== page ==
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8 ways you can help build hope in 2018

IMG_8504Feeling a little hopeless about the state of the world today? It’s understandable. Most of the news you see these days doesn’t inspire a lot of optimism. But there are a lot of positive trends and uplifting initiatives that are putting us on the path to a better world. How can we nurture and grow those seeds? By putting our love, attention and care into them.

Here are 8 ways you can help us build hope in the world in 2018.

  • When you learn of an innovative, inspirational project aimed at making the world a more environmentally and socially healthy and sustainable place, let us know. When you see a community fighting to defend their land, water, and right to self-determination, let us know. We can cover some of them, and we can use our social media to help support them.
  • Pitch us some story ideas. We are always seeking writers, photographers and videographers to help us document and share the many sustainability initiatives and movements for a more life-affirming, regenerative culture throughout the Americas. We work with beginning writers to help them publish their work. Original work is especially welcome, but reprints are ok, too, as long as they are properly credited – this includes photography, videography and other visual storytelling. Contact editor Tracy Barnett at tracy@tracybarnettonline.com.
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XV Vision Council “Call of the Water” harvests solutions for threatened Lagoon of Seven Colors in Bacalar

Above: Cayuco Maya, the venue for the XV Vision Council, “Call of the Water,” was held on the shores of Bacalar Lagoon. Foreground: The Rainbow Peace Caravan’s Circus Tent has been a trademark gathering space for two decades in Vision Councils from Peru to Mexico.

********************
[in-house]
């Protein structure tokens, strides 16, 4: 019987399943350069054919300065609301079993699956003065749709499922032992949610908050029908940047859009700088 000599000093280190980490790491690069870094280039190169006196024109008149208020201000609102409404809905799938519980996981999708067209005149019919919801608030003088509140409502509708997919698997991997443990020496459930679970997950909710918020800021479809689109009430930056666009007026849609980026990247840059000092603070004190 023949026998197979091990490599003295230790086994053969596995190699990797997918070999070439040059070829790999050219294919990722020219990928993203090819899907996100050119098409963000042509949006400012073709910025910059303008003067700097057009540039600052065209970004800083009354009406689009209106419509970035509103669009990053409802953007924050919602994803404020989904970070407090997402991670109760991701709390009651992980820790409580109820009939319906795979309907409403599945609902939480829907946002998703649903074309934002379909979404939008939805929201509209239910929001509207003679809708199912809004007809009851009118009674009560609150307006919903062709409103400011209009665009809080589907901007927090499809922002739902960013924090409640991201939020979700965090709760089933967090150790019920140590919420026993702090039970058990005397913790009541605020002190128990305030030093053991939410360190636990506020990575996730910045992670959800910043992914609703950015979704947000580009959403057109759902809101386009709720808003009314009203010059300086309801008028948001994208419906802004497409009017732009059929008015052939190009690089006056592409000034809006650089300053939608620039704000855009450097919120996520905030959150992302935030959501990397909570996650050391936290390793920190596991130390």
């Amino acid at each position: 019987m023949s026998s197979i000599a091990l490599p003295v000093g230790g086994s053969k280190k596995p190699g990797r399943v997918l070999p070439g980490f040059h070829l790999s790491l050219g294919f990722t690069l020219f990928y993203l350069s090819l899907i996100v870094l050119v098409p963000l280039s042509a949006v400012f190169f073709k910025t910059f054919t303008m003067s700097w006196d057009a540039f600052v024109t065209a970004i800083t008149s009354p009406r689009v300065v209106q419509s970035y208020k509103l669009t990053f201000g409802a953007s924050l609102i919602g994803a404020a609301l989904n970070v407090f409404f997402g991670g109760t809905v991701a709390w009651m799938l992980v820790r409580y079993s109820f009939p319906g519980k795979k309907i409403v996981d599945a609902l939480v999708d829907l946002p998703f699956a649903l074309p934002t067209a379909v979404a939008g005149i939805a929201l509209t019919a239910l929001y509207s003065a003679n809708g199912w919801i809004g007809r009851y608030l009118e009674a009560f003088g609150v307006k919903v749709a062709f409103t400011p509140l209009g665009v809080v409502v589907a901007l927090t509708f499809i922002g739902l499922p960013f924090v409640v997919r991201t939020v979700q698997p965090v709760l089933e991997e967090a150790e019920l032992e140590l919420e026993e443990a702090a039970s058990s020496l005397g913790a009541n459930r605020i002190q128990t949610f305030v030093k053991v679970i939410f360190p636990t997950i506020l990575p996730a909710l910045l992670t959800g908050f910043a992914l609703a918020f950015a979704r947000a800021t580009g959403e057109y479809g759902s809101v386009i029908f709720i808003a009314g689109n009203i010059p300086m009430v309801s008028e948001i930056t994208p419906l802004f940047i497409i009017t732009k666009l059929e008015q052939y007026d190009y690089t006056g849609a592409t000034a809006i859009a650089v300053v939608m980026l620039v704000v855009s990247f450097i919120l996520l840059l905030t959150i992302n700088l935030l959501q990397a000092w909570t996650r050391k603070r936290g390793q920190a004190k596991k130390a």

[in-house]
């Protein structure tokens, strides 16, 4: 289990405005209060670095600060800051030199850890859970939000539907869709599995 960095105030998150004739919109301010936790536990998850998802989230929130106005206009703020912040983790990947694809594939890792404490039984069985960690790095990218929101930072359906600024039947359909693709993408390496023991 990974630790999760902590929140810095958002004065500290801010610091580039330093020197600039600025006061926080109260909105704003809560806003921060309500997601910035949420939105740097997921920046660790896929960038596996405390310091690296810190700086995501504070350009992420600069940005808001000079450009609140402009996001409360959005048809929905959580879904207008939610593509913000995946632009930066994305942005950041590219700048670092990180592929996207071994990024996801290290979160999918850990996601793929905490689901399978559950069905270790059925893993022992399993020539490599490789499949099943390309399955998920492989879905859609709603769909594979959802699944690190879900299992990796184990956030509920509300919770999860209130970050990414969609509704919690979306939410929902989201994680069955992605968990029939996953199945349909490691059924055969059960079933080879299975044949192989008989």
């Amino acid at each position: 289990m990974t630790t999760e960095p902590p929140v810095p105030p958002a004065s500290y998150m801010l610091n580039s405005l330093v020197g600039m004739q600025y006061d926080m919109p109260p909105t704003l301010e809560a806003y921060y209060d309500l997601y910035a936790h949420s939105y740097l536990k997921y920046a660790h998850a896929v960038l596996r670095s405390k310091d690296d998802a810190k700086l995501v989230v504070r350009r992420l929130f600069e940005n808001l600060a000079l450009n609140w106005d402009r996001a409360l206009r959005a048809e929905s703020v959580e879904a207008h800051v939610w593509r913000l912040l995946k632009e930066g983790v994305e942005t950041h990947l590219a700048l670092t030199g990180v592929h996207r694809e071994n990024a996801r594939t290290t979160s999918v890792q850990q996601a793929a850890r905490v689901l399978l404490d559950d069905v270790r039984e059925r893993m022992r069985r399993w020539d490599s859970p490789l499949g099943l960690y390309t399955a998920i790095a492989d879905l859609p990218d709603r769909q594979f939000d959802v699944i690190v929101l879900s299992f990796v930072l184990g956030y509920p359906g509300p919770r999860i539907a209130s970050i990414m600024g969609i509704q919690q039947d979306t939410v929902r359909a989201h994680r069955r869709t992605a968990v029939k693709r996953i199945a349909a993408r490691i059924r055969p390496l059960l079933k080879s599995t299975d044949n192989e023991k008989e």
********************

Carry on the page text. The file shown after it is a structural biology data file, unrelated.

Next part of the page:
BACALAR, Quintana Roo, Mexico — The XV Vision Council – Guardians of the Earth gathering drew more than 600 participants from 27 countries and representatives of nearly a dozen indigenous nations to the shores of this pristine yet imminently threatened Caribbean lagoon. This time, the weeklong itinerant gathering chose the Yucatan Peninsula for its venue, and it was the “Call of the Water” that convoked activists, ecologists, healers, artists and indigenous and community leaders to generate proposals and solutions to environmental problems that endanger the lagoon as well as the Great Maya Aquifer, the second largest reserve of fresh water in the country.

The XV Vision Council, "Call of the Water," brought more than 600 participants from all over the world to the shores of the endangered Lagoon of Seven Colors in Bacalar for a multidisciplinary event seeking solutions for protection of the water. (Martín López photo)
The XV Vision Council, “Call of the Water,” brought more than 600 participants from all over the world to the shores of the endangered Lagoon of Seven Colors in Bacalar for a multidisciplinary event seeking solutions for protection of the water. (Martín López photo)

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